Oh, that’s it. I thought. And then the realisation hit me. I jumped back, and kept my eyes on the mirror. Nothing changed. I stared at it for about half a minute, it not blinking the whole time.
“I saw that.” I said, dumbly.
“No you didn’t.” It replied. “Wait. Drat. Ah! I did it again!”
“Are you alright?” I asked. The reflection was glowering now, arms raised and folded.
“No. Go away.” It sounded just like me, down to the tired slurring of words. I guessed that was appropriate, for a reflection.
“Aw, c’mon.” I said, stepping forward. The dread in my gut had faded. This was a dream, I was sure of it now. This was the dumb nightmare that I thought I was afraid of.
“You’re meant to be scared of me.” It grumbled.
“You were doing a pretty good job.”
“I know!” It whined, and started pacing around inside the mirror, somehow. “It always goes so well! I get them all scared and worried, afraid for their lives. But then I make some dumb little mistake and it falls to pieces.”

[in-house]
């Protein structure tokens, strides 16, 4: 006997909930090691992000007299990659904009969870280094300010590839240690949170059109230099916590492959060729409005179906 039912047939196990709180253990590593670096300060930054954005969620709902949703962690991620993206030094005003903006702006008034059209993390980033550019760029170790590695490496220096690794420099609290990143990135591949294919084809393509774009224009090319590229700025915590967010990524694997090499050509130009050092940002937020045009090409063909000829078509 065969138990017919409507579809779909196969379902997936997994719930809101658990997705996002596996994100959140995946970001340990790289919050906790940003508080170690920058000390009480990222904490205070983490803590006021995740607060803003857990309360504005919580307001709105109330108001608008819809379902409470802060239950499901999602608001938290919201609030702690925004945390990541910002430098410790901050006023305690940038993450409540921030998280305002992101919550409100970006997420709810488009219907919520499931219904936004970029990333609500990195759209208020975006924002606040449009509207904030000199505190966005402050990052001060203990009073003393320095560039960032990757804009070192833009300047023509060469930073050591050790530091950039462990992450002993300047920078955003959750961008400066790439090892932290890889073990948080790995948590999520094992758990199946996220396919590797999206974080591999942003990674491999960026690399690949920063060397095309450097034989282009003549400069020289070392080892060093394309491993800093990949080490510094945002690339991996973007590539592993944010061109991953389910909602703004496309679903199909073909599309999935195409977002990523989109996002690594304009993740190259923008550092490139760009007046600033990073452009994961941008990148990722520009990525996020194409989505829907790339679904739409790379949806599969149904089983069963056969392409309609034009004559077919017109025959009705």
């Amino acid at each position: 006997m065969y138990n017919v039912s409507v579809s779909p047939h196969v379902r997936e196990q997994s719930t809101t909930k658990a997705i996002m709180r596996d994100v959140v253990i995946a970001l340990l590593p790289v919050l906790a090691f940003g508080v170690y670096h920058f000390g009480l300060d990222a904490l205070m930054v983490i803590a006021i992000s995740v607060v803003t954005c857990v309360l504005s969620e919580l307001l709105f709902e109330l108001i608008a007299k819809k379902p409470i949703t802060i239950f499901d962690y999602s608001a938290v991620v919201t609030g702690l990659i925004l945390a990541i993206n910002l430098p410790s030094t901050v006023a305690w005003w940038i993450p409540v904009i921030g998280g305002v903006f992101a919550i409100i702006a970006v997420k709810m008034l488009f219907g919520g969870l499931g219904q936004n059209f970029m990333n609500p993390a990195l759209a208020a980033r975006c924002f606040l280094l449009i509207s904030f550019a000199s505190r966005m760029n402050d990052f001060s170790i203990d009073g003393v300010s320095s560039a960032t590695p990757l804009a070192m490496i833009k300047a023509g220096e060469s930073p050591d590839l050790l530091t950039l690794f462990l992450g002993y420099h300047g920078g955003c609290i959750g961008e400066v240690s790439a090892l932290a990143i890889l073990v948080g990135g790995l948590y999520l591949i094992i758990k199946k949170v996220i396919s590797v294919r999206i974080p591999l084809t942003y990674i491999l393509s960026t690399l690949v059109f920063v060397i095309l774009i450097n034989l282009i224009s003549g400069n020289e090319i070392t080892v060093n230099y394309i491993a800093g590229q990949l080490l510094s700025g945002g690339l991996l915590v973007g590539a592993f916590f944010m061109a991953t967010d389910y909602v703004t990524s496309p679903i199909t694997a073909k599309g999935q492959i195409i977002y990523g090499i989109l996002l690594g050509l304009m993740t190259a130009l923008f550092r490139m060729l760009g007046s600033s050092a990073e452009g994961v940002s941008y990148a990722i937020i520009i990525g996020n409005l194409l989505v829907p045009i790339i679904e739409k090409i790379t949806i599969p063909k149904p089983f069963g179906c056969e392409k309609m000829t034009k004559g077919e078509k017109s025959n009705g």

“Wait, what? What are you trying to do?” The reflection sighed, and the mirror shuddered and flashed. I jumped back again and instinctively wrapped one of the towels around my chest. A shadowy tendril stretched out of the shimmering glass, twitched, then poured on the floor. It rose up from the ground, slowly, surely, darkness spreading across the whiteish-yellow of the tile. Giving a final shudder, the darkness took shape into a small hunched creature standing no taller than my knee. A pair of bat-like wings unfolded from its arched back, and it raised its head to look at me. Its skin was as dark as a moonless night, with countless pinpoints of swirling colour I guessed were its eyes. It looked like a tiny gargoyle, down to the face that was twisted into a snarl and hands with long, hooked fingers.
“Scare you.” It squeaked, not much different from a mouse. I stared at it, trying to suppress my laughter. “Shut up! It’s not funny.”
“Well,” I giggled, “you were scary for a bit. Now you’re adorable.” It stamped its tiny foot and turned away.